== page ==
If you’re anything like me, you probably think an event of any sort that actively encourages hours of knitting or crochet is the best kind of event. Though I have some sort of yarn-craft project going during every baseball game we watch or attend, few days are more exciting to look forward to during the baseball season than Stitch ‘n Pitch days. If you’re not already familiar with Stitch ‘n Pitch, it’s a series of events put on by TNNA–The National NeedleArts Association–that encourage all needlecrafters to come on out to Major and Minor League Baseball games for “the perfect double play”. Crafters sit together in dedicated section and spend the game making new friends and often get the chance for special giveaways. The Stitch ‘n Pitch season kicked off in Atlanta on Saturday, May 4, and the next game scheduled is with our hometown team, the New York Mets!
Mets Stitch ‘n Pitch at Citi Field, Flushing, NY (vs. Pittsburgh Pirates)
Saturday, May 11
Click here for tickets
Discounted tickets in the Promenade Reserved section are available for $25 each, and–perhaps best of all–the first 1,000 attendees to purchase tickets will be receiving this really awesome limited edition Mr. Met Knitting bobblehead. I’ll admit I’m biased, as a Mets with a growing collection of bobbleheads, but I think it’s pretty cool to see a team mascot crafting!
Writer/illustrator/knitter Franklin Habit joins us for his monthly column on the life of a yarn crafter.
I was at a yarn shop a few weeks ago, troubleshooting a thumb gusset in the company of those who understand the importance of good thumb gussets, when the topic of steeks came up.
A steek, in case you haven’t run across the term before, is an opening cut into a piece of hand-knit fabric. There are many ways to create one, but they all end by taking scissors to your knitting. Snip! It gives some knitters the shakes to even contemplate this. It shouldn’t, but it does.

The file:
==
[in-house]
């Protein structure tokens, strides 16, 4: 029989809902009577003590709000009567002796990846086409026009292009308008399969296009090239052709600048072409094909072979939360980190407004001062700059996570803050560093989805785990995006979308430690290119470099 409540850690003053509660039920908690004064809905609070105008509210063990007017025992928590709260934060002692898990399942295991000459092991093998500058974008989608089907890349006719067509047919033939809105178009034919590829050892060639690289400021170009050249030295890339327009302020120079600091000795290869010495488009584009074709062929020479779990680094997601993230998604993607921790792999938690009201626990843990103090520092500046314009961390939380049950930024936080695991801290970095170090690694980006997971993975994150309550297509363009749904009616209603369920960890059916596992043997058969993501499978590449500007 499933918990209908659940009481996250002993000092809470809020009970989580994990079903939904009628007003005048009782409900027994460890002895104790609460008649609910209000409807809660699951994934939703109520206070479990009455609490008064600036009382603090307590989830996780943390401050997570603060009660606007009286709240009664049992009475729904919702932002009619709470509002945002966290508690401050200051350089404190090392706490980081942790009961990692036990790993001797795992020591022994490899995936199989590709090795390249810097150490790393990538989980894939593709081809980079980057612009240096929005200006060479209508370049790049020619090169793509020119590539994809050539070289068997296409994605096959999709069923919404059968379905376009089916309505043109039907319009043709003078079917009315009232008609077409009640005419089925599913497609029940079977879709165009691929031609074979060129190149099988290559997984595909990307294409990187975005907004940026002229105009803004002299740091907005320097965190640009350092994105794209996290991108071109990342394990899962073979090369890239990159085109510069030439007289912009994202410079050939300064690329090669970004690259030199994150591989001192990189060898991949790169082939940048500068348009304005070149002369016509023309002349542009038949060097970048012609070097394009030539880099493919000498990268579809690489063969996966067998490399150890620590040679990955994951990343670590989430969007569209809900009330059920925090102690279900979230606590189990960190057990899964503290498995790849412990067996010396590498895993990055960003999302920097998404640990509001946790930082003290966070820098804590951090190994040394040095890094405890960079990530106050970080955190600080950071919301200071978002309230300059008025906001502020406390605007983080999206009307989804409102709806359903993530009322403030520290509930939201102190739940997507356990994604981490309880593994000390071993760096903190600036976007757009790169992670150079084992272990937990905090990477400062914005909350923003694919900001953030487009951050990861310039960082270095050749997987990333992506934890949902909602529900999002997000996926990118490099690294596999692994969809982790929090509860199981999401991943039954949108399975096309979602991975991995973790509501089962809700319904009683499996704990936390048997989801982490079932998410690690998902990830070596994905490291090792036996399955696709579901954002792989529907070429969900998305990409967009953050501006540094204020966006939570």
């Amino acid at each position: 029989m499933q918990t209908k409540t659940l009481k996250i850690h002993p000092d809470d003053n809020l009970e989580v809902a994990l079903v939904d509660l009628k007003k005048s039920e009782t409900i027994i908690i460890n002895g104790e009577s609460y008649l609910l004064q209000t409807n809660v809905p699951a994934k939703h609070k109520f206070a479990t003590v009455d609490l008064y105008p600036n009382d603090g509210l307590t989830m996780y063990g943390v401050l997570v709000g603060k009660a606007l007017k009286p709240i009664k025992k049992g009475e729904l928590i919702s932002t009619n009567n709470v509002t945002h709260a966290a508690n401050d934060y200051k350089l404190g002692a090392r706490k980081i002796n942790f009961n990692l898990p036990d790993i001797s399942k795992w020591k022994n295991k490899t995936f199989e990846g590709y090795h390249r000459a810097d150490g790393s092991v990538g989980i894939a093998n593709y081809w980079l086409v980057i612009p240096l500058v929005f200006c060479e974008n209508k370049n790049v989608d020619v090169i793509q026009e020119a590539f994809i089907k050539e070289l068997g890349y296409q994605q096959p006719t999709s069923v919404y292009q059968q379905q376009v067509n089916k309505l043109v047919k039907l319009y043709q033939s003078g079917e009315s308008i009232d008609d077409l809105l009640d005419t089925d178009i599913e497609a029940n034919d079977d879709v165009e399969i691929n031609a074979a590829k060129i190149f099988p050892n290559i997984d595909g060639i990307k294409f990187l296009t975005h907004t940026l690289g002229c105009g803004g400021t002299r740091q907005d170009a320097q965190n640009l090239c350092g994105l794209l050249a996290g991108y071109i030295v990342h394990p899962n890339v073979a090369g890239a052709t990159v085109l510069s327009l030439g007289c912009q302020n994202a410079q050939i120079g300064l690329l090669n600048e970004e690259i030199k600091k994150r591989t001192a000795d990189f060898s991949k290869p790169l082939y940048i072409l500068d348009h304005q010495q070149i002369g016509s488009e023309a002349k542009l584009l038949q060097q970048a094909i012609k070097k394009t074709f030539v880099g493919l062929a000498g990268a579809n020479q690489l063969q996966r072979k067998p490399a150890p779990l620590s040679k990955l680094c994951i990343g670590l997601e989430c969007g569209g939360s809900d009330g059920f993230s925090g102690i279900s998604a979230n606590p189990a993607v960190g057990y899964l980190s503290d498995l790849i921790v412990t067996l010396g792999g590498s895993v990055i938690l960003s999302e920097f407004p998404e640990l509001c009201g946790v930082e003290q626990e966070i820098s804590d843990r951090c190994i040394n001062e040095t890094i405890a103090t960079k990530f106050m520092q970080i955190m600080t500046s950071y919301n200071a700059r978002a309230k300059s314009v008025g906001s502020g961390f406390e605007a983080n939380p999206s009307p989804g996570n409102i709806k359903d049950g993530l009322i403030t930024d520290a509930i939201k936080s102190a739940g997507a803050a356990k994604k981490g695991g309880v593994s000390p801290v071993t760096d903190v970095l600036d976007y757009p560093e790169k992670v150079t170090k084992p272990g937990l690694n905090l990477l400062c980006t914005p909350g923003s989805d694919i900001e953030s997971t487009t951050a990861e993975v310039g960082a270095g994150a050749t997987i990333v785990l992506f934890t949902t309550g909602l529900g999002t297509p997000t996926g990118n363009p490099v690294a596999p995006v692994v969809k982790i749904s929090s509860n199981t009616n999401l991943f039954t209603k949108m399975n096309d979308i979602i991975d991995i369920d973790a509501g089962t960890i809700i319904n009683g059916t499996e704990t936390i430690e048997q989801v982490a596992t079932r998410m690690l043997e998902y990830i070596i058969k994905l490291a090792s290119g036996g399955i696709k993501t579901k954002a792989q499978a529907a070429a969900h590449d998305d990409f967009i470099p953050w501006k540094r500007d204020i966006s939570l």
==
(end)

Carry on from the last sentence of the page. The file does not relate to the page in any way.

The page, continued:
That’s not what I want to write about today.
I mentioned to the group that I’ve launched a class in which the students cut steeks, then sew zippers into the openings. Zipper installation is another thing that gives some knitters the shakes. It shouldn’t, but it does.
That’s also not what I want to write about today.
“I’d take that class,” said one of the junior knitters at the table. There was a murmur of agreement from the other junior knitters. The most junior shook her head. “I’d like to,” she said. “But I’m not good with a sewing machine.”
“You don’t need a sewing machine,” I said. “In my class we use crochet to secure the edges.”
“Forget it,” said the least junior knitter. “I don’t crochet.”
“It’s only basic crochet,” I said. “Even if you haven’t done it before, you can pick this up in sixty seconds.”
“No,” she said, under a slightly curled lip. “I don’t touch crochet hooks. Ever.”
Several of the others–junior and senior–echoed her. No hooks. No hooks ever. Well, maybe to pick up dropped stitches. Never to crochet.
“I don’t crochet,” she said. “I’m a knitter!”
That’s what I want to write about today.